Two more American soldiers were killed and one wounded, bringing the total number of coalition forces killed in Iraq this month to 104. These deaths include 79 US soldiers and 25 other allied troops.
That's not including civilian deaths.
Also Sunday, gunmen shot and killed two South Korean electricians and wounded two others as they drove in a passenger car, apparently to a power transmission plant they were working at in Tikrit, South Korea (news - web sites)'s foreign ministry said. The workers' company was hired by a U.S. firm to lay power lines.[emphasis added]
A Colombian civilian working as a contractor for the U.S. military was killed in an ambush on a convoy Saturday, the military said.
A military statement said the U.S. troops were killed when a task force from the 3rd Armored Cavalry Regiment was hit Saturday by rocket-propelled grenades and automatic fire east of the border town of Husaybah, 180 miles northwest of Baghdad.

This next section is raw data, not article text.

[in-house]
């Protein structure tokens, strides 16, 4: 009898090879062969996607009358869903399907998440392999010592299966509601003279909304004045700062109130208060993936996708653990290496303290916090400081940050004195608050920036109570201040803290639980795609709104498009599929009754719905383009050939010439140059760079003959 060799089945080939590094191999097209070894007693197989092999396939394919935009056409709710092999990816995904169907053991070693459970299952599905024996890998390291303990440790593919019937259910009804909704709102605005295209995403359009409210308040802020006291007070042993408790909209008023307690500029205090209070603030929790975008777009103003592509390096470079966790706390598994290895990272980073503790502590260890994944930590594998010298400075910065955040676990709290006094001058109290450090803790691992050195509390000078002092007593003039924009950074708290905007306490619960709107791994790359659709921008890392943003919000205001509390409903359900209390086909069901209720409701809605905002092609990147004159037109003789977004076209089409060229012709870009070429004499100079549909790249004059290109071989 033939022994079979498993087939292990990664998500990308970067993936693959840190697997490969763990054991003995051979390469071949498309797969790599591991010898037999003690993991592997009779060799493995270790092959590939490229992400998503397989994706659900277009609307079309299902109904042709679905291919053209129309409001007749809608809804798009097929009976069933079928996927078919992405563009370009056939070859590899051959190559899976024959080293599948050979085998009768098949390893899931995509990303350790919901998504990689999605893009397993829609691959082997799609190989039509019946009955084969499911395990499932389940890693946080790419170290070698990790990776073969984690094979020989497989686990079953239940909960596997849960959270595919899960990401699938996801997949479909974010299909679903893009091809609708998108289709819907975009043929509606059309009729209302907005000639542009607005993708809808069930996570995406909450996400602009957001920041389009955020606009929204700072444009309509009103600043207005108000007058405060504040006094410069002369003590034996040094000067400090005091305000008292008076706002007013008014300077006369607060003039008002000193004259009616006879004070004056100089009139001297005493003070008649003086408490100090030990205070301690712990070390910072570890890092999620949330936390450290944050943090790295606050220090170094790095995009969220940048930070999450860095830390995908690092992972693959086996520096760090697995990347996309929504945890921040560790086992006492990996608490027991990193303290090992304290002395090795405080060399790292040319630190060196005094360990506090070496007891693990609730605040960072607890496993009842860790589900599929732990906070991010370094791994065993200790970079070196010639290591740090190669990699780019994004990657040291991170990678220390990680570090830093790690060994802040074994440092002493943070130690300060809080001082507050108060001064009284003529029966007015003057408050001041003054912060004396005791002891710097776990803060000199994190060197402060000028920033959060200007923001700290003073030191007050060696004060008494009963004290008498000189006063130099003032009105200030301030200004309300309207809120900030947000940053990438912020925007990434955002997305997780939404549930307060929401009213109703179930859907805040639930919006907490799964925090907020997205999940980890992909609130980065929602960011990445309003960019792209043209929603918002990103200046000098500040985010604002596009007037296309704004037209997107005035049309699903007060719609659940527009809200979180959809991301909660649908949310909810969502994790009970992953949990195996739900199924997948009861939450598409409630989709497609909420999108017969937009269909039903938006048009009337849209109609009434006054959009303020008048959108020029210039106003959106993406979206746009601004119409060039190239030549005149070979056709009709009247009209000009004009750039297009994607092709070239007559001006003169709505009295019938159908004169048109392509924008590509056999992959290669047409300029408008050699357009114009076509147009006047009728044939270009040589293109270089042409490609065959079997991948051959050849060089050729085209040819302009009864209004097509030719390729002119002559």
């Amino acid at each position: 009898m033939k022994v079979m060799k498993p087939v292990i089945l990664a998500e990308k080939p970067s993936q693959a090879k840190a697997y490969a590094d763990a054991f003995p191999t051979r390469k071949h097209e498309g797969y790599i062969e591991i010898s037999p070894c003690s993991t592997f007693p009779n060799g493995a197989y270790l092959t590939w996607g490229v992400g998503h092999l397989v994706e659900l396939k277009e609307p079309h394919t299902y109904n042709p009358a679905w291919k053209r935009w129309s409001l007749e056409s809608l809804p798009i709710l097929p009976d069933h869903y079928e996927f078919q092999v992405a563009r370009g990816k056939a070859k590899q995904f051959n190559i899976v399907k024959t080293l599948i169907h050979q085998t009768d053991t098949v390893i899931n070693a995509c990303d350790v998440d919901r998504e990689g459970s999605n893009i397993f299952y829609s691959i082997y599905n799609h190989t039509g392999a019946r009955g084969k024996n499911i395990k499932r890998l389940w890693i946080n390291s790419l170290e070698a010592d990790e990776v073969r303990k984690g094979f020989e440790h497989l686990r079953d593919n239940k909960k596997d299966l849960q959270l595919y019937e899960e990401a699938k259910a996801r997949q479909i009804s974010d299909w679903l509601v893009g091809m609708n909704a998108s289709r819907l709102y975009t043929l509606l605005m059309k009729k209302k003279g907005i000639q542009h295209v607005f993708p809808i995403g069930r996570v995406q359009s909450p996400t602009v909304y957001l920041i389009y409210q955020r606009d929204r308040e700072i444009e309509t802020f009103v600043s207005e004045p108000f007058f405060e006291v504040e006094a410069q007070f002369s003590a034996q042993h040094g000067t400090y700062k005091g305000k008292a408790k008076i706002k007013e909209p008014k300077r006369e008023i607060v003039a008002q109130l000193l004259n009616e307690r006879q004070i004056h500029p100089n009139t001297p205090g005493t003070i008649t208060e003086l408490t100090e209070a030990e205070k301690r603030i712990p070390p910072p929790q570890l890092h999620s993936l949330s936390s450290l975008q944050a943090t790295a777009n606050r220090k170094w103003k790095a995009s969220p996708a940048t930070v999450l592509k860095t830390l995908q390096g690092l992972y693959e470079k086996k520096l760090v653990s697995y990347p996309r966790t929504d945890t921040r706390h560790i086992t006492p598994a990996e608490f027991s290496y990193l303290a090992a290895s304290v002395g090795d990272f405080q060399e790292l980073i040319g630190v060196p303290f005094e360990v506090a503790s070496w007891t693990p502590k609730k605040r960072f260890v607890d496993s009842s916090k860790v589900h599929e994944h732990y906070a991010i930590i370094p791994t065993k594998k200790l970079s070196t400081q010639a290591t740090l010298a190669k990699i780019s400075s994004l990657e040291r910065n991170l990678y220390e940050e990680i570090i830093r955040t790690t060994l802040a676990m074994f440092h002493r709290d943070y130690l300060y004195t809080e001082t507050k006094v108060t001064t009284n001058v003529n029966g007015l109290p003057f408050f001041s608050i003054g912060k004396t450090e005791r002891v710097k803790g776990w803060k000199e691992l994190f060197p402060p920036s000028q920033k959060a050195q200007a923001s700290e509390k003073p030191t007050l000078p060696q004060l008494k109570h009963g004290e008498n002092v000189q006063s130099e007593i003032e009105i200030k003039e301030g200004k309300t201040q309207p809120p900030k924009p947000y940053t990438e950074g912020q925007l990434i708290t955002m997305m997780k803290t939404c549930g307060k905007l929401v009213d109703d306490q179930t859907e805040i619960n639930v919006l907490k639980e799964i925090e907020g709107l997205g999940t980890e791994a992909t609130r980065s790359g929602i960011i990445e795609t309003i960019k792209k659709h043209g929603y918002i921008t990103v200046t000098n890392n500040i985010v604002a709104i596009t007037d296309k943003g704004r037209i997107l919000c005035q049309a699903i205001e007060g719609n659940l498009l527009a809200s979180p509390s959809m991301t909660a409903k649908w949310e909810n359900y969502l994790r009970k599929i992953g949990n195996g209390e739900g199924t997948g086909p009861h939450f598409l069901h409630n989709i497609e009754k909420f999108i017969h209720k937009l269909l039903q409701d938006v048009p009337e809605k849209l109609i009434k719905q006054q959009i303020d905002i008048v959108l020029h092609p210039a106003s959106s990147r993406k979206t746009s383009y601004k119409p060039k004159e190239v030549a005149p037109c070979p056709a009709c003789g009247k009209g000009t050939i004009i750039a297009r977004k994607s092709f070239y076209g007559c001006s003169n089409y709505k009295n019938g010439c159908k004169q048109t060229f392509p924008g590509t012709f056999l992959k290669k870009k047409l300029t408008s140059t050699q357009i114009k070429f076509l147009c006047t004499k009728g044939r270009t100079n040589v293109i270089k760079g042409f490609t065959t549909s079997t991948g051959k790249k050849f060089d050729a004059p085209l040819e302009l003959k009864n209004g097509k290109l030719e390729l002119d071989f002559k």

Also Sunday, the U.S. military for the first time acknowledged that the single deadliest incident of the war — the collision of two Black Hawk helicopters in Mosul on Nov. 15 — may have been caused by enemy action. Until now, the military had not speculated publicly on the cause of the collision in which 17 soldiers died.
In Baghdad, Brig. Gen. Mark Kimmitt said the attack showed that the enemy was switching the focus of attacks from coalition troops to what he described as "soft targets, Iraqi targets, rather than military targets."
"It's an easier way for the enemy to achieve what he wants to achieve," he said. "We've said for several weeks that this is a clever, adaptive enemy."
Isn't it so much easier to give credit to the cleverness of our enemies than it is to question our own 'intelligence' or strategies? Apparently.